It’s time to get out your calendars and get ready to caucus. In just over three weeks, Nevadans will have the enviable opportunity to participate in narrowing the primary field for president as the third state to hold a presidential nominating event for the 2016 election, although Nevada’s Republicans have inexplicably chosen to go fifth.
Thanks to Sen. Harry Reid, Nevada moved up to third place in the national sweepstakes in 2008, resulting in a lot more attention from presidential candidates who previously ignored us. It’s not a coincidence that we have candidates in town so often these days. After mid-February, you won’t see them in Nevada again until after Labor Day, and then most likely only in Las Vegas.
The political parties have treated the caucuses differently. Democrats have utilized the competition as an organizing tool, building excitement from neighborhood precinct meetings on the same day and time to register voters and channel enthusiasm into volunteers ready to canvass, make telephone calls, and support the party’s candidates. Republicans have chosen to mostly stay home, preferring a primary to a non-binding caucus, with many members dismayed at a weak party organization that enables the libertarian wing to prevail in messy intra-party feuds.
The 2008 caucus was raucous and fun for Democrats, as venues overflowed with Obama and Clinton supporters who gave passionate speeches to win over the Edwards fans. Many neighbors met in a political atmosphere for the first time, discovering their mutual views and dreams for the country.
The excitement of the competitive 2008 contest wasn’t repeated in 2012, as Democrats were united behind President Obama and Republicans still couldn’t generate enough interest in their caucus to make it meaningful. During the 2015 legislative session, a contingent of frustrated Republican legislators submitted a bill to change to a primary, moving the existing June primary to February to protect Nevada’s status as “First in the West” to vote. The measure failed for numerous reasons, including the prospect of a nearly one-year campaign if the new primary included state and local races in order to save on election costs.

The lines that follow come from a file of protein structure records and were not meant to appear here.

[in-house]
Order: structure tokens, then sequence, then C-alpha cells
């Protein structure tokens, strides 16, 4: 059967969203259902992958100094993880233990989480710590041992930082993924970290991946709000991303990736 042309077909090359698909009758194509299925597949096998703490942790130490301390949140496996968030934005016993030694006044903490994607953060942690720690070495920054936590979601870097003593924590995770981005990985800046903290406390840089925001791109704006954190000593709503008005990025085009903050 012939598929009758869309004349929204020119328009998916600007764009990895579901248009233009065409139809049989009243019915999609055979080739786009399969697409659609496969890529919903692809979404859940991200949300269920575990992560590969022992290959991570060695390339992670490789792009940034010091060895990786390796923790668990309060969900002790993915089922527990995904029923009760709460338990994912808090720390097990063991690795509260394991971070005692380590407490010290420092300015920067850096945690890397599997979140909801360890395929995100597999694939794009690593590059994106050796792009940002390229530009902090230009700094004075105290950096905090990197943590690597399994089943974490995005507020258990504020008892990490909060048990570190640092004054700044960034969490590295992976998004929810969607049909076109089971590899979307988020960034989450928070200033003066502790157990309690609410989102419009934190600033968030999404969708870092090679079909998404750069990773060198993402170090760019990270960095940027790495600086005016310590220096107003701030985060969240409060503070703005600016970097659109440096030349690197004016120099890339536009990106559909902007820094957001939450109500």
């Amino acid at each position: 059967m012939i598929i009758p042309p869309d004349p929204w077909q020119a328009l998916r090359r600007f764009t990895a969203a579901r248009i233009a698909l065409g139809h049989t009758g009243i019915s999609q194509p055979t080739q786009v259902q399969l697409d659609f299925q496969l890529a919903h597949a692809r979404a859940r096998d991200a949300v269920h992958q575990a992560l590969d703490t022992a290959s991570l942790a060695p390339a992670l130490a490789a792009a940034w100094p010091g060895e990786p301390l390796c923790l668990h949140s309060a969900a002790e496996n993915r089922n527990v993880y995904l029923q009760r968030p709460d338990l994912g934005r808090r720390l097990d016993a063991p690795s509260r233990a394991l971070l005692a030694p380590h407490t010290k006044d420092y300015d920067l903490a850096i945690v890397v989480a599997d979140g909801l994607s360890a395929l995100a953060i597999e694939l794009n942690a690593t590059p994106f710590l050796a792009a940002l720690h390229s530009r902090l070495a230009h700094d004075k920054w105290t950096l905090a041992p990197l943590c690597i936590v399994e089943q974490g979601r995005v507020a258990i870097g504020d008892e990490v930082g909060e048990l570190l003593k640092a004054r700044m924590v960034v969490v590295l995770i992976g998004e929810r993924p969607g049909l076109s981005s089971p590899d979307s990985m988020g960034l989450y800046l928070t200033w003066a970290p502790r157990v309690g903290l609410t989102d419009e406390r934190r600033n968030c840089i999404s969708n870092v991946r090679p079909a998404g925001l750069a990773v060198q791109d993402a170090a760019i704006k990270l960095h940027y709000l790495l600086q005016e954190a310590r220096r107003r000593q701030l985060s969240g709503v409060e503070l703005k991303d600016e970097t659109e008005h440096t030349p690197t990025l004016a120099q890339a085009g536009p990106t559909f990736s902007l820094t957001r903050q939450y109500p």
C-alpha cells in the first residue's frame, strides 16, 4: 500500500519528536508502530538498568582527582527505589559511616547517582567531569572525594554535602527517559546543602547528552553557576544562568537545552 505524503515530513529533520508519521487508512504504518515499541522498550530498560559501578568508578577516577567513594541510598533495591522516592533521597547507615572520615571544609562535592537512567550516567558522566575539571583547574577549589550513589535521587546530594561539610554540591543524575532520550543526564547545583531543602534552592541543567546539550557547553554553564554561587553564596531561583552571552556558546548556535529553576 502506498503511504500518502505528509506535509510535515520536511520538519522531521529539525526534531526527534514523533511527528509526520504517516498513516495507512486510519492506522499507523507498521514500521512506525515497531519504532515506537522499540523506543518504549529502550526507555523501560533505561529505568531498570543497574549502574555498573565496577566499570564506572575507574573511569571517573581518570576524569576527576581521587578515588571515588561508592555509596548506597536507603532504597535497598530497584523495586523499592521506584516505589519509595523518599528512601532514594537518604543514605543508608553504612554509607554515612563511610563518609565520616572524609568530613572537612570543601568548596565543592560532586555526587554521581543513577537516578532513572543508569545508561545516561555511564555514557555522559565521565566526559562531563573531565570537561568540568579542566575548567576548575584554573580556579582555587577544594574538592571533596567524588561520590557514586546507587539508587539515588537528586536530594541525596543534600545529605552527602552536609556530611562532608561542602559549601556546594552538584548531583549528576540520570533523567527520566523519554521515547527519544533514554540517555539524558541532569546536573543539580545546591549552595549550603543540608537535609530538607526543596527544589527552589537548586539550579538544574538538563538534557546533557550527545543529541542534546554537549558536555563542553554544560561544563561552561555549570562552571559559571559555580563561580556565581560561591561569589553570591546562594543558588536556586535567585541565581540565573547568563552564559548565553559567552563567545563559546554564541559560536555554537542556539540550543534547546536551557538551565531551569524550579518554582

If Nevada doesn’t improve its participation in the caucus, we may forfeit our third place slot, which means we’ll go back to very few candidate visits. Coloradans are already pitching their state as the most logical to take Nevada’s place as a Western bellwether.
So, caucus, people! If you’re a Democrat, your caucus date is Saturday, Feb. 20 at 11 a.m. Republicans will caucus on Tuesday, Feb. 23. The starting time varies by county, between 5 and 7 p.m. Exercise your right to choose among the candidates still in the race on Feb. 23. There’s likely to be more than a handful.
Both parties are holding mock caucuses or training to learn more about what to expect on caucus day. It’s really not that hard, though. Show up and you’ll be fine.
If you’re registered as a non-partisan voter or a member of a minor party, you cannot participate in the caucuses. But that shouldn’t stop you from getting out to see the candidates as they roll through the state in the next month. Take your teenagers along.
Remember that Nevada has a stellar record of picking our nation’s president, as we’ve voted for the winner of every presidential election since 1912 with the exception of 1976. This year, more than ever, there are serious choices and consequences for our country. Do your part and caucus if you can.